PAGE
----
Jupiter (magnitude -2.0) and Saturn (0.6) become visible in the southwest evening twilight. The two planets currently appear about one moon-width apart and continue to inch closer together until December 21. That evening, Jupiter and Saturn appear just 0.1° apart, meaning the two planets can be seen in the same telescopic field of view at low power. Both planets currently set just after 7:00pm, but by mid-January they will set about 45 minutes after sunset.
Mars (-0.7) becomes visible high in the southeastern sky as darkness falls. The red planet currently sets in the west just before 2:30am and becomes dimmer over the next month. By mid-January, Mars shines at magnitude 0.1 and sets in the west-northwest around 1:30am. The moon appears about 6° below Mars the evening of December 23. Then on the night of January 20, the first quarter moon appears just below Mars, with distant Uranus (5.8) directly between them and closer to Mars.
Mercury (-0.9) returns to the evening sky in mid-January, setting in the southwest about an hour after sunset. The innermost planet sets later each evening but rapidly dims until reaching magnitude 1.1 by the end of the month. The week of January 17, especially later that week, should provide the best viewing.
Venus (-4.0) currently rises in the east-southeast around 6:00am, and about a half hour later by mid-January.
The Ursids meteor shower is active from December 17 to 26, peaking the night of December 21-22. Normally a lower volume shower, this year the Earth passes near several past debris trails of comet 8P/Tuttle, the source of the Ursids. The debris trail left in the year 829 is predicted to produce the most favorable peak between 10:00-10:30pm on December 21. Unfortunately, west coast observers will need to deal with the first quarter moon. To view the Ursids, look to the northern sky, about half way between the horizon and zenith.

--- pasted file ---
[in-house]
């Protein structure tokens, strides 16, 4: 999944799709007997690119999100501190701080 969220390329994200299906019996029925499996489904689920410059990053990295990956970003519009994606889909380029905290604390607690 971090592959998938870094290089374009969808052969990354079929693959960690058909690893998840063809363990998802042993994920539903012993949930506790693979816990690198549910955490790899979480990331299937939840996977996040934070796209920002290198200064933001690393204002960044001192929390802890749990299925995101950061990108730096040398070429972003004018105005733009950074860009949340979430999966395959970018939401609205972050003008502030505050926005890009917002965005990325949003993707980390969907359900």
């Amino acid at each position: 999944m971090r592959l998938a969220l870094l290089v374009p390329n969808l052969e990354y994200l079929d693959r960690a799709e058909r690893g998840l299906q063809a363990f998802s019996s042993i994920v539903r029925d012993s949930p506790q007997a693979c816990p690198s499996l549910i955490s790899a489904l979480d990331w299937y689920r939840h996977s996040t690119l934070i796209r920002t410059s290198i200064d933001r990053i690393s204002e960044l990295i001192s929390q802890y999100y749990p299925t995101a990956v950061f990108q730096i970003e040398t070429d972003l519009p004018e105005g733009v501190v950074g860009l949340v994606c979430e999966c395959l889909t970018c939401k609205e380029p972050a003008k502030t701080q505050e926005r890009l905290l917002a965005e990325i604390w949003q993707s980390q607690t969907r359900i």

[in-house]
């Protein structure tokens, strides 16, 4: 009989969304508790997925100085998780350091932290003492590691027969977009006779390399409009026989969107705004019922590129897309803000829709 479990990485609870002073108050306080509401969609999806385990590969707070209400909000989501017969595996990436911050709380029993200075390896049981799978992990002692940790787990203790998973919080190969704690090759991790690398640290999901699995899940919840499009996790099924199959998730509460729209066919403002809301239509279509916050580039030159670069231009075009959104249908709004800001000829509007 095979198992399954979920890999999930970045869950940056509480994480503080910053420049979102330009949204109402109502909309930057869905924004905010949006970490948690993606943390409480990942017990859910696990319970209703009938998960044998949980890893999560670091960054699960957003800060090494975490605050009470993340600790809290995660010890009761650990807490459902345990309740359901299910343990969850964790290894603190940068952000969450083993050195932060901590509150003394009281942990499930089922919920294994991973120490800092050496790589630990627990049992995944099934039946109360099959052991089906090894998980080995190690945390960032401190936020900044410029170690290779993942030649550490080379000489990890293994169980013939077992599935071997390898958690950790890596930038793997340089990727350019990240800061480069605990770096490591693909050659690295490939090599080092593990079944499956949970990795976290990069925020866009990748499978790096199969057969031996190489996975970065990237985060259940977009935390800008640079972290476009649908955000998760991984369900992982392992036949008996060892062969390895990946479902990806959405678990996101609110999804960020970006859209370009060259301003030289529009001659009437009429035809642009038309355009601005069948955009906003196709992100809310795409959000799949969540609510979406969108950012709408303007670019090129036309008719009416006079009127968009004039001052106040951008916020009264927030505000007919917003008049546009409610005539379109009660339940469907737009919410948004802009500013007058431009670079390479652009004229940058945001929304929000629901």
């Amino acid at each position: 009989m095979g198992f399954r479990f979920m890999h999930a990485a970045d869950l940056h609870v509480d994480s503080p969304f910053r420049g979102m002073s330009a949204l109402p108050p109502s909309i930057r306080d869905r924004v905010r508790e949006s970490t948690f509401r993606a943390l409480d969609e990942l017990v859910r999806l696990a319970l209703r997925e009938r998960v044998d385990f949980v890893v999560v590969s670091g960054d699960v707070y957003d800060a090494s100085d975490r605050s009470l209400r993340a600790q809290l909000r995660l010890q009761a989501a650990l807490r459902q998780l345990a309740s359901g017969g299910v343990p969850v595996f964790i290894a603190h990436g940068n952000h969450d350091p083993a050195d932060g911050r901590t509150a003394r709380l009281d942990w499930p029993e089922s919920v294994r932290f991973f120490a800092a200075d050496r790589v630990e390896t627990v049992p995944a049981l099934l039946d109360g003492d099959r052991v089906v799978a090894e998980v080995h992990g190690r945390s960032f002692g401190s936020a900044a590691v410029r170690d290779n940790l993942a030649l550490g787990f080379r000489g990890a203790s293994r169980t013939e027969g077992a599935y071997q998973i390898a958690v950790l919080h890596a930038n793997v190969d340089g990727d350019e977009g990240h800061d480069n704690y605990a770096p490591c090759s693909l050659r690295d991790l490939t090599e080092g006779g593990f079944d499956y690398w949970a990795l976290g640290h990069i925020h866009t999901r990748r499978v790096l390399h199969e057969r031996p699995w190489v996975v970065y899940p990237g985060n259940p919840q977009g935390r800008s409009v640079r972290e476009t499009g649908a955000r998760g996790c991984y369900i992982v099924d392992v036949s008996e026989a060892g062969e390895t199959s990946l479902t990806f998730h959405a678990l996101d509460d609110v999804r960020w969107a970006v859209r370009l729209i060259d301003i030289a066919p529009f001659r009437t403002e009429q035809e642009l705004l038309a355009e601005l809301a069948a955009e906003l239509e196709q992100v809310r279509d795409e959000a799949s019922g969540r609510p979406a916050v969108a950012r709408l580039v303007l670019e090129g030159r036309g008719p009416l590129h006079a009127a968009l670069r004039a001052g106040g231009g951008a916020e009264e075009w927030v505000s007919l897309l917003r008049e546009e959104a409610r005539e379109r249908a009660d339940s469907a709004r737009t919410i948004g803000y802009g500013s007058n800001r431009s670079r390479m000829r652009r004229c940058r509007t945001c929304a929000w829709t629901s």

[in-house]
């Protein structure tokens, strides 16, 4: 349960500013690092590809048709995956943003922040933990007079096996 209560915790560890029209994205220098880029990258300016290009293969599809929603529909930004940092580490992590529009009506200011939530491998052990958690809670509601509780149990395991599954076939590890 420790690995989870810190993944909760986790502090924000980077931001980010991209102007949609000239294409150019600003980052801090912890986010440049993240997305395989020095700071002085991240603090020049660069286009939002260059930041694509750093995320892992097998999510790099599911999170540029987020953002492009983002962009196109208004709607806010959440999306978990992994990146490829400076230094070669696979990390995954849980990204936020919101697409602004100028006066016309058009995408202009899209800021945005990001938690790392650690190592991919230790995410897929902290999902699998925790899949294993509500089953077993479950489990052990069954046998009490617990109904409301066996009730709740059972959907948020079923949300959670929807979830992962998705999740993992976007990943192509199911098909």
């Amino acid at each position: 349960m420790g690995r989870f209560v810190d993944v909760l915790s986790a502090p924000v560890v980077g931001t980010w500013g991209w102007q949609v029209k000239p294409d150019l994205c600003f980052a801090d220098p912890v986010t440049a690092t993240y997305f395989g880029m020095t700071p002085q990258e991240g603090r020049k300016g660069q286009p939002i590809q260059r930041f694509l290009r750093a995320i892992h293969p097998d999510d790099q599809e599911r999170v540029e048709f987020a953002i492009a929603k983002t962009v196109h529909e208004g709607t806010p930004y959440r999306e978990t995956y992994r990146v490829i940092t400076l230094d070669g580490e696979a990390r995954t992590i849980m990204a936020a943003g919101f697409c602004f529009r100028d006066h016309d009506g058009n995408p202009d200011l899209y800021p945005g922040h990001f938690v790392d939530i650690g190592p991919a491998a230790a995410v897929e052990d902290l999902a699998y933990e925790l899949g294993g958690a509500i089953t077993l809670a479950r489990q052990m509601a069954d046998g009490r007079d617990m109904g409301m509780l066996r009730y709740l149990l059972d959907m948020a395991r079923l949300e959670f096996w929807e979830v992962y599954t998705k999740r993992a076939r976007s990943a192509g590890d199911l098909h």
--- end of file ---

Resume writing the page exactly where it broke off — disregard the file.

First (12/21), full (12/29), last (1/6), new (1/13), first (1/20), full (1/28)
(Thanks to FoG founding member Mark Thorson for most of the following.)
New to astronomy? Thinking about your first telescope or a gift for a budding astronomer?
Here are a few tips to help you out, and links to helpful articles.
Find a good sky as best you can.
Sky conditions are more important than the equipment you use for observing. Even expensive sophisticated telescopes do not overcome poor sky conditions.
Use binoculars. They will help you focus on the kinds of objects you like to watch, and this will help you choose the right telescope later.
Most binoculars are easy to carry around and to focus. That means you're more likely to use them - and to enjoy exploring the sky. (Here are some binocular recommendations).
Look at the moon and its craters, look at the other planets, maybe try looking for constellations or galaxies or star clusters in the Milky Way.
Never look at the sun through binoculars (or telescopes), but you can focus the sun's image onto a sheet of paper. It's a pretty neat way to see sunspots or an eclipse.
Caution! Solar observing requires special equipment and experienced supervision.
Try someone else's telescope. Ask your local astronomy club for opportunities to look through their different types of telescopes. Ask members about their telescopes, what they like or dislike about them, and what they'd choose today.
When we return to public events, after the pandemic, watch our calendar for our sidewalk astronomy or other viewing events. The public is always welcome!
Starting to narrow things down? Here are a few more tips.
What do these terms mean? Check out this terrific Sky and Telescope article.
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Friends of Galileo
We are astronomy enthusiasts who love to learn and to share our wonder at the amazing sights right overhead.